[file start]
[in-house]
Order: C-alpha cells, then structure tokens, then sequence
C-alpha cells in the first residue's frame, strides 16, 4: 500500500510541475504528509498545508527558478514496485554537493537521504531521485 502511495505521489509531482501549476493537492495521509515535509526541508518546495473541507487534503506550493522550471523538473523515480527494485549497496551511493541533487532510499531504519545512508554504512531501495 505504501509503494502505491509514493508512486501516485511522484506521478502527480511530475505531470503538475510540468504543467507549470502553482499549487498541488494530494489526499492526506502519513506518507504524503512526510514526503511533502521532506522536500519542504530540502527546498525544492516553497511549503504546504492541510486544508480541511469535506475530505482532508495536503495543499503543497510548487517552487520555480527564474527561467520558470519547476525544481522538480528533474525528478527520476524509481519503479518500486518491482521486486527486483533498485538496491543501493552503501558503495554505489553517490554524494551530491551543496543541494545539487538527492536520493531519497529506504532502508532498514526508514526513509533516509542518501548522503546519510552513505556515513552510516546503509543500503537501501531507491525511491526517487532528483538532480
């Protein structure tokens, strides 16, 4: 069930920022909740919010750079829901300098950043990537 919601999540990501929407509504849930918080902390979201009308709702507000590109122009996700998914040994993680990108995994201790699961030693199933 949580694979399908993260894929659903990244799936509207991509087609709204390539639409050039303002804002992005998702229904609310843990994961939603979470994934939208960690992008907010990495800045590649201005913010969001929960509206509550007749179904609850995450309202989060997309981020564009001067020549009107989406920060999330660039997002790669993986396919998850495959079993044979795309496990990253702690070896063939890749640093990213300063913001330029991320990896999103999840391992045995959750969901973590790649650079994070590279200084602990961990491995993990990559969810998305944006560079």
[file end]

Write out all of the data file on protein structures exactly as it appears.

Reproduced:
[in-house]
Order: C-alpha cells, then structure tokens, then sequence
C-alpha cells in the first residue's frame, strides 16, 4: 500500500510541475504528509498545508527558478514496485554537493537521504531521485 502511495505521489509531482501549476493537492495521509515535509526541508518546495473541507487534503506550493522550471523538473523515480527494485549497496551511493541533487532510499531504519545512508554504512531501495 505504501509503494502505491509514493508512486501516485511522484506521478502527480511530475505531470503538475510540468504543467507549470502553482499549487498541488494530494489526499492526506502519513506518507504524503512526510514526503511533502521532506522536500519542504530540502527546498525544492516553497511549503504546504492541510486544508480541511469535506475530505482532508495536503495543499503543497510548487517552487520555480527564474527561467520558470519547476525544481522538480528533474525528478527520476524509481519503479518500486518491482521486486527486483533498485538496491543501493552503501558503495554505489553517490554524494551530491551543496543541494545539487538527492536520493531519497529506504532502508532498514526508514526513509533516509542518501548522503546519510552513505556515513552510516546503509543500503537501501531507491525511491526517487532528483538532480
């Protein structure tokens, strides 16, 4: 069930920022909740919010750079829901300098950043990537 919601999540990501929407509504849930918080902390979201009308709702507000590109122009996700998914040994993680990108995994201790699961030693199933 949580694979399908993260894929659903990244799936509207991509087609709204390539639409050039303002804002992005998702229904609310843990994961939603979470994934939208960690992008907010990495800045590649201005913010969001929960509206509550007749179904609850995450309202989060997309981020564009001067020549009107989406920060999330660039997002790669993986396919998850495959079993044979795309496990990253702690070896063939890749640093990213300063913001330029991320990896999103999840391992045995959750969901973590790649650079994070590279200084602990961990491995993990990559969810998305944006560079």